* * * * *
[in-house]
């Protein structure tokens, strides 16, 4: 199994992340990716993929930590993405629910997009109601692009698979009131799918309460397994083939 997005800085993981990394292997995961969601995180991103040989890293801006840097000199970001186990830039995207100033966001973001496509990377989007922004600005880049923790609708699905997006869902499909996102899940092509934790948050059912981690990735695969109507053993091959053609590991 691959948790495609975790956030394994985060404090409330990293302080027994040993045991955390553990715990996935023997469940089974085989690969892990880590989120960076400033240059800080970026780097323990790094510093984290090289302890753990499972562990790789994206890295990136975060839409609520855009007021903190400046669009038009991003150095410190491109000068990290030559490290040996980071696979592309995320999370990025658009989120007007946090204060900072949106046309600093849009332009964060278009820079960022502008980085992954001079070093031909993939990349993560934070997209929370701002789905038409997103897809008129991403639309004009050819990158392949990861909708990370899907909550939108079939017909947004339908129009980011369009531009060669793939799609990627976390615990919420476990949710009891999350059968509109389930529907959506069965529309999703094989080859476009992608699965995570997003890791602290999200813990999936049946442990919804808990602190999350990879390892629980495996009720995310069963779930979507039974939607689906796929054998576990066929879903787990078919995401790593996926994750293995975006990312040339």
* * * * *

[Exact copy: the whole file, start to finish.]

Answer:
[in-house]
């Protein structure tokens, strides 16, 4: 199994992340990716993929930590993405629910997009109601692009698979009131799918309460397994083939 997005800085993981990394292997995961969601995180991103040989890293801006840097000199970001186990830039995207100033966001973001496509990377989007922004600005880049923790609708699905997006869902499909996102899940092509934790948050059912981690990735695969109507053993091959053609590991 691959948790495609975790956030394994985060404090409330990293302080027994040993045991955390553990715990996935023997469940089974085989690969892990880590989120960076400033240059800080970026780097323990790094510093984290090289302890753990499972562990790789994206890295990136975060839409609520855009007021903190400046669009038009991003150095410190491109000068990290030559490290040996980071696979592309995320999370990025658009989120007007946090204060900072949106046309600093849009332009964060278009820079960022502008980085992954001079070093031909993939990349993560934070997209929370701002789905038409997103897809008129991403639309004009050819990158392949990861909708990370899907909550939108079939017909947004339908129009980011369009531009060669793939799609990627976390615990919420476990949710009891999350059968509109389930529907959506069965529309999703094989080859476009992608699965995570997003890791602290999200813990999936049946442990919804808990602190999350990879390892629980495996009720995310069963779930979507039974939607689906796929054998576990066929879903787990078919995401790593996926994750293995975006990312040339």